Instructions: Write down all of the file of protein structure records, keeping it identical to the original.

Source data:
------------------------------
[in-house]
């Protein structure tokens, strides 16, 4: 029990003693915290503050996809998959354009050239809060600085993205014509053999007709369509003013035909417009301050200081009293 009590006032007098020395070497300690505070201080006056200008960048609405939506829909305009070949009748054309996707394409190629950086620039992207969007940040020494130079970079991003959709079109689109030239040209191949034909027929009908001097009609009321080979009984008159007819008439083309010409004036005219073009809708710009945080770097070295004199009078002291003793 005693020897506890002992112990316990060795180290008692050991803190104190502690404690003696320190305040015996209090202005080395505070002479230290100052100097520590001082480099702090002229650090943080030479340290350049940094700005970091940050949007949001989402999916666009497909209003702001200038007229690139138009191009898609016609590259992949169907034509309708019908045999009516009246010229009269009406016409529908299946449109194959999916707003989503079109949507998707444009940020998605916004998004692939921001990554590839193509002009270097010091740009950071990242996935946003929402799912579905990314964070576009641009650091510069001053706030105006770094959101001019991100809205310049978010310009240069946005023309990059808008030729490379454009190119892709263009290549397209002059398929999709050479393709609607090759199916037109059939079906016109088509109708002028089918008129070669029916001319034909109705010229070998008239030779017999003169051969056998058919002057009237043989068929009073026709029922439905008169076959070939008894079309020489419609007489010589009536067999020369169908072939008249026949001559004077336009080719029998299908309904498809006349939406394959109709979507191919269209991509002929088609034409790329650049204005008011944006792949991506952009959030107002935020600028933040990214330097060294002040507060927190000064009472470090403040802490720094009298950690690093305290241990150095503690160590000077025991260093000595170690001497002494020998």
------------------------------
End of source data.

[in-house]
């Protein structure tokens, strides 16, 4: 029990003693915290503050996809998959354009050239809060600085993205014509053999007709369509003013035909417009301050200081009293 009590006032007098020395070497300690505070201080006056200008960048609405939506829909305009070949009748054309996707394409190629950086620039992207969007940040020494130079970079991003959709079109689109030239040209191949034909027929009908001097009609009321080979009984008159007819008439083309010409004036005219073009809708710009945080770097070295004199009078002291003793 005693020897506890002992112990316990060795180290008692050991803190104190502690404690003696320190305040015996209090202005080395505070002479230290100052100097520590001082480099702090002229650090943080030479340290350049940094700005970091940050949007949001989402999916666009497909209003702001200038007229690139138009191009898609016609590259992949169907034509309708019908045999009516009246010229009269009406016409529908299946449109194959999916707003989503079109949507998707444009940020998605916004998004692939921001990554590839193509002009270097010091740009950071990242996935946003929402799912579905990314964070576009641009650091510069001053706030105006770094959101001019991100809205310049978010310009240069946005023309990059808008030729490379454009190119892709263009290549397209002059398929999709050479393709609607090759199916037109059939079906016109088509109708002028089918008129070669029916001319034909109705010229070998008239030779017999003169051969056998058919002057009237043989068929009073026709029922439905008169076959070939008894079309020489419609007489010589009536067999020369169908072939008249026949001559004077336009080719029998299908309904498809006349939406394959109709979507191919269209991509002929088609034409790329650049204005008011944006792949991506952009959030107002935020600028933040990214330097060294002040507060927190000064009472470090403040802490720094009298950690690093305290241990150095503690160590000077025991260093000595170690001497002494020998």